Is the popular, homegrown tank remedy the solution to your misreading tank sensor problems?

Almost every RVer complains about their holding tanks. It seems that no matter how new (or old!) the RV is, the tank sensors just don’t read accurately (if at all).

It’s probably the number one question we get asked: How can we get our sensors working again?

Our recommendation is to have your tanks professionally cleaned and then to follow the right practices to keep them that way. In about 19 out of 20 cases, our hydrojetting process can get your sensors functioning properly again. But if you fall back into the habits that got them misreading, you’ll soon be frustrated.

We get asked about the GEO method a lot. So what is it and does it work?

Tank sensors
First, let’s talk a bit about how your tank’s sensors are designed and work. Most RV tank sensors have four (sometimes, five) probes that stick into the tank. When water (or other liquid) touches a probe, it completes a circuit and turns on the appropriate LED light on your sensor panel to indicate the relative level of fullness of the tank.

It’s a very poorly designed system (though cheap to produce and install, thus why it’s widely used). The probes have a tendency to allow sediment, slime, toilet paper, and other crud to cover them. They are notorious for getting fouled up and misreading. And getting — and keeping — them clean is difficult.

Cleaners, chemicals, enzymes, and biologicals
There are a ton of these out there. Pods, liquids, and powders, in every color you can imagine. Sometimes you pour a ton in, other times, it’s a capful.

The problem with all of these is that they are actually creating the problem. They’re doing the job they are intended to do; breaking down the waste in your tanks (especially, your black tank). And that resulting slurry of pancake batter-like mixture is that it coats those sensor probes and prevents them from reading accurately.

The GEO method
This method of cleaning your holding tanks requires only two ingredients: Calgon water softener and Dawn (or any other brand) dish detergent. It used to also include chlorine bleach, but that’s pretty caustic and can ruin your tank’s valves and seals.

The Calgon helps to break down water surface tension, cleaning scum and preventing hard mineral deposits. Some people use Borax, though that’s a bit more caustic and, in our opinion, should be avoided due to it’s high alkaline content.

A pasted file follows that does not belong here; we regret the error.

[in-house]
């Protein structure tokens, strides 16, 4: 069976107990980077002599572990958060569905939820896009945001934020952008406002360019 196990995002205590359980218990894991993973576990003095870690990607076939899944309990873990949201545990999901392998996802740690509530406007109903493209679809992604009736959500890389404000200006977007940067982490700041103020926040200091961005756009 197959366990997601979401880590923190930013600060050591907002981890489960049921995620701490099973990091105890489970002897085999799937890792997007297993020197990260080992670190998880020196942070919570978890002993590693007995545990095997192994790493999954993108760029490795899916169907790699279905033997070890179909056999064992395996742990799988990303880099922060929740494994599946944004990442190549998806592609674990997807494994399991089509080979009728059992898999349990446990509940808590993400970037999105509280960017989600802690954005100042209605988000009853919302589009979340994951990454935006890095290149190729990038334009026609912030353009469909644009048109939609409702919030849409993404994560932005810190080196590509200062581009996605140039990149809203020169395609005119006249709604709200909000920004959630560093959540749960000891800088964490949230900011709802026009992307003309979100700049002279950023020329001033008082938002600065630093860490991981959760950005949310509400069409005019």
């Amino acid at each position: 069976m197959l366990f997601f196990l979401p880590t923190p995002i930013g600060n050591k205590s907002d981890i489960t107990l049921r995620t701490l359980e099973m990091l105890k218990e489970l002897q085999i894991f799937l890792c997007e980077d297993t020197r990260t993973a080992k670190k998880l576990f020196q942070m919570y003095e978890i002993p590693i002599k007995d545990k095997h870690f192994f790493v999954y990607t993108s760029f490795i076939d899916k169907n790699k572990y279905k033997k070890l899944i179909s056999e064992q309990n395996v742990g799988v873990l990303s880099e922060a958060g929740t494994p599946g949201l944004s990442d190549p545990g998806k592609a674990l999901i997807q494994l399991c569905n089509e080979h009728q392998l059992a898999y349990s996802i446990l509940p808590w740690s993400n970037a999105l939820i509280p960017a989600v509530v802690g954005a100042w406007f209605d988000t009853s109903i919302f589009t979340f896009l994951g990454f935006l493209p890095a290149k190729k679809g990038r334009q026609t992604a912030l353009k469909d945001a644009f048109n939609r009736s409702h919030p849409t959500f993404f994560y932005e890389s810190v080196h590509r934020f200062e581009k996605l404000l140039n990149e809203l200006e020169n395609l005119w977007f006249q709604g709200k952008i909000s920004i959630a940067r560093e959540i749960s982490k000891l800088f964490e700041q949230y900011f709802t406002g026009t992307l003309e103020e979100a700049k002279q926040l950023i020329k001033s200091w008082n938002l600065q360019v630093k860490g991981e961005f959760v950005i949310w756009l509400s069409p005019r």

The Dawn detergent dissolves oils (which we’ll talk about in a bit) and cuts “grime.” We’re not sure that that actually is and. honestly, we don’t like the addition of a detergent to this solution.


No detergent needed
The GEO Method is simple: Calgon and detergent, like Dawn liquid. In our opinion, the detergent (Dawn, or, sometimes, Tide or another dish cleaning or laundry liquid) isn’t needed. In fact, by breaking up oils, it tends to increase the tendency of already slippery tank and pipe surfaces to hold onto debris.

What do we recommend?
Our recommendation is very close to the GEO method: Calgon water softener (and not Borax), for sure, but also the addition of Pine-Sol disinfectant/cleaner. It doesn’t break down oils as much as the Dawn detergent does, has a stronger, more pleasant smell (you can use any scent), and has a disinfectant property.

  • Here’s how to make your own:
  • Purchase or find a clean, one-gallon (128-ounce) bottle
  • Pour in 40 ounces of Pine-Sol (generic or alternative pine-based cleaners can also be used)
  • Pour in 4 ounces of Calgon (we like the bath beads)
  • SLOWLY pour in water to fill the one-gallon bottle (it will foam like crazy and take time to fill completely)
  • Gently shake

For most holding tanks (both black AND gray; 30-50 gallons in capacity), pour in four ounces (1/2 cup) EVERY time you empty your holding tanks. A one-gallon bottle of this solution will give you about 50 tank treatments, all for a cost of roughly ten dollars.